Press Ctrl and hold it. Then, press Alt and hold it. Finally, press Delete. If you have a Ubuntu system (maybe any debian-based system), it is very likely that your session will be locked, as you have executed the Ctrl+Alt+Delete shortcut.

Now, press Delete and hold it. Then press Ctrl and hold it. Then, press Alt. The lock session shortcut is not going to be triggered.

Why is this the case? Where is this setting hard-coded?

My guess: I get the impression that shortcuts work by virtually "extending the keyboard keys". Thus, selecting Ctrl or Alt open a "new keyboard", of which you selected the key Delete. That is however not the same when you select Delete first, which belongs to the physical keyboard and not to this virtual, extended keyboard. Is this the case?

  • Nothing happens for me when I press Ctrl+Alt+Delete.
    – pfnuesel
    Sep 12, 2017 at 20:02
  • 1
    @pfnuesel That is just an example. The question is general. Pick your own shortcut.
    – luchonacho
    Sep 12, 2017 at 20:04
  • 1
    This seems like more of an IBM PC-history question. Sep 12, 2017 at 20:05
  • Are you talking about X11? Linux console? Sep 13, 2017 at 0:50
  • @MarkPlotnick Well, I tested that on my Linux system. Have not tried it on a windows PC (don't have one at hand).
    – luchonacho
    Sep 13, 2017 at 8:13

2 Answers 2


Because non-modifier actions are enacted on the key down event.

This is actually almost nothing to do with keyboard hardware. Both USB and PS/2 keyboards operate the same in this respect. There is nothing in the hardware that makes so-called "modifier keys" special. Any key, with one exception, can be a modifier key or not.

What determines what is a modifier key is the keyboard map employed in software in an operating system. The hardware just sends what are in effect (glossing over the details of the USB HID input report protocol actually being a bitmap of currently pressed keys that is partly encoded into an inside-out form to keep it short) key down and key up events.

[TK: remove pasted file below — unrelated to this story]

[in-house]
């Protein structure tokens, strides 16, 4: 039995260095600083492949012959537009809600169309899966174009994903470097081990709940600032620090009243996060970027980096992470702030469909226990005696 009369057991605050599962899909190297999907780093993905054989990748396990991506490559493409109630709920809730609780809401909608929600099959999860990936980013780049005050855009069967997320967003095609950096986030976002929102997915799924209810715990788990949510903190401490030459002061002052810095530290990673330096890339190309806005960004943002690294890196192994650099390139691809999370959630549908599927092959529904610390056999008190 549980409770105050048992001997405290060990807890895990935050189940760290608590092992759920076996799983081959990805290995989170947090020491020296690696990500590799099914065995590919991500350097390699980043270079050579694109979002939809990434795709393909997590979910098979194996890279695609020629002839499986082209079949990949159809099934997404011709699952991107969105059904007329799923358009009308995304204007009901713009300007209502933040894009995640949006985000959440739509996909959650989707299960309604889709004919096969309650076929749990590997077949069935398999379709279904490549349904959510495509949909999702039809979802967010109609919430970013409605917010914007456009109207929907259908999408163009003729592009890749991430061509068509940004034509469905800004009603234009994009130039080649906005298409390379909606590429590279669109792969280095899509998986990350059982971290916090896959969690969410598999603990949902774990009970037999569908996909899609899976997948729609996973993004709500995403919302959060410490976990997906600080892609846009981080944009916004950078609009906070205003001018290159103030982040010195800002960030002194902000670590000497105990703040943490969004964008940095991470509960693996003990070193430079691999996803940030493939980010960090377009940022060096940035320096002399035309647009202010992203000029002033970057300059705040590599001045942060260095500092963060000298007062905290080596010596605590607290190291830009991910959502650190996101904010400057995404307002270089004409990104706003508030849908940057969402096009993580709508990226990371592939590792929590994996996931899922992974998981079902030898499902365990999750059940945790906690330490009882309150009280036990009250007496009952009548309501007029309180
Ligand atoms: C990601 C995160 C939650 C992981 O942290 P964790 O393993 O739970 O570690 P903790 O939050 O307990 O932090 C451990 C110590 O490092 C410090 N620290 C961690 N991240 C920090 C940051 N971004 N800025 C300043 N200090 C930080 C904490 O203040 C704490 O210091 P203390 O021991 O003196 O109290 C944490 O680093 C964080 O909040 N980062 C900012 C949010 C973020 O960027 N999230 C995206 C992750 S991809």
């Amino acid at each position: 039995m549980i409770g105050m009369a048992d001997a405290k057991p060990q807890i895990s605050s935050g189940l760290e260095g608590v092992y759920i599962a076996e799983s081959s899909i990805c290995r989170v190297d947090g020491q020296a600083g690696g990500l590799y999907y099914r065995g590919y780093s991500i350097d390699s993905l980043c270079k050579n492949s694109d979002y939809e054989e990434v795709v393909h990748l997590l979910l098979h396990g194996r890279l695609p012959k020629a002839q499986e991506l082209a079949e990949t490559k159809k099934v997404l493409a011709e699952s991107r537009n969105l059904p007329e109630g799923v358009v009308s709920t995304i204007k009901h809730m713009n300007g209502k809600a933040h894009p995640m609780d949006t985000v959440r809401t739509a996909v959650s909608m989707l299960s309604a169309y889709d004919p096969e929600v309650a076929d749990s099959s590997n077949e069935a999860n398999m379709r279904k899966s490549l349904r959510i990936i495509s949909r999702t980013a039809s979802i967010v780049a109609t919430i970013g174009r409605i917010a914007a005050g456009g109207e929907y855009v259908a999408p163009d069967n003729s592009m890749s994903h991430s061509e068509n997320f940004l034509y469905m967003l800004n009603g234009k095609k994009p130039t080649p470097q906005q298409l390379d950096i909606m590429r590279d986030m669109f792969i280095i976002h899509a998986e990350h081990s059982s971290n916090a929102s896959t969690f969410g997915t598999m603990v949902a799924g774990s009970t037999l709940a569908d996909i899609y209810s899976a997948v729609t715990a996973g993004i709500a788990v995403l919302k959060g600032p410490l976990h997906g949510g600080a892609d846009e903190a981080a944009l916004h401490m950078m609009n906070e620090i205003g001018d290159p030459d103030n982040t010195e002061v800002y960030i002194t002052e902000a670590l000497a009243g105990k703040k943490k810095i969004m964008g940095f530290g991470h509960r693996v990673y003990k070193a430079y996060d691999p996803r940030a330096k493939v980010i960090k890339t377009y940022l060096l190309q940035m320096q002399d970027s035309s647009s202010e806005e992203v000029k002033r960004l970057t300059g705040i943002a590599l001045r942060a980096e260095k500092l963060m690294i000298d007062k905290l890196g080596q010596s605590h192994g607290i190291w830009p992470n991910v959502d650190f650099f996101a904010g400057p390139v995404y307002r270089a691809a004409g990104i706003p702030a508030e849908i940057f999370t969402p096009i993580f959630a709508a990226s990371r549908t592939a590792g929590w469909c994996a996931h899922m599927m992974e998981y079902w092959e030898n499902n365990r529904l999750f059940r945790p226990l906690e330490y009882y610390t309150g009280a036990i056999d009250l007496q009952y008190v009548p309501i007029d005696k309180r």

In a FreeBSD keyboard map, for example, one finds lines such as this:

#                                                         alt
# scan                       cntrl          alt    alt   cntrl lock
# code  base   shift  cntrl  shift  alt    shift  cntrl  shift state
# ------------------------------------------------------------------
029   lctrl  lctrl  lctrl  lctrl  lctrl  lctrl  lctrl  lctrl   O
042   lshift lshift lshift lshift lshift lshift lshift lshift  O
054   rshift rshift rshift rshift rshift rshift rshift rshift  O
056   lalt   lalt   lalt   lalt   lalt   lalt   lalt   lalt    O
083   del    '.'    '.'    '.'    '.'    '.'    boot   boot    N

029, 042, 054, and 056 are the keyboard codes (normalized into a common system from the USB HID usage numbers and the PS/2 scancode numbers) but it is the lctrl, lshift, rshift, and lalt actions in the map that define these keys to be modifier keys. Define them with different actions and move these actions elsewhere, as indeed several out-of-the-box FreeBSD maps do, and entirely different keys are modifiers.

(The exception to the rule is the Fn key, which is the one modifier that is implemented in hardware. It is implemented entirely in hardware and not seen by software at all. It does not even generate any events over the wire. There's actually another hardware modifier, too. It isn't a key. It's the state of the NumLock LED.)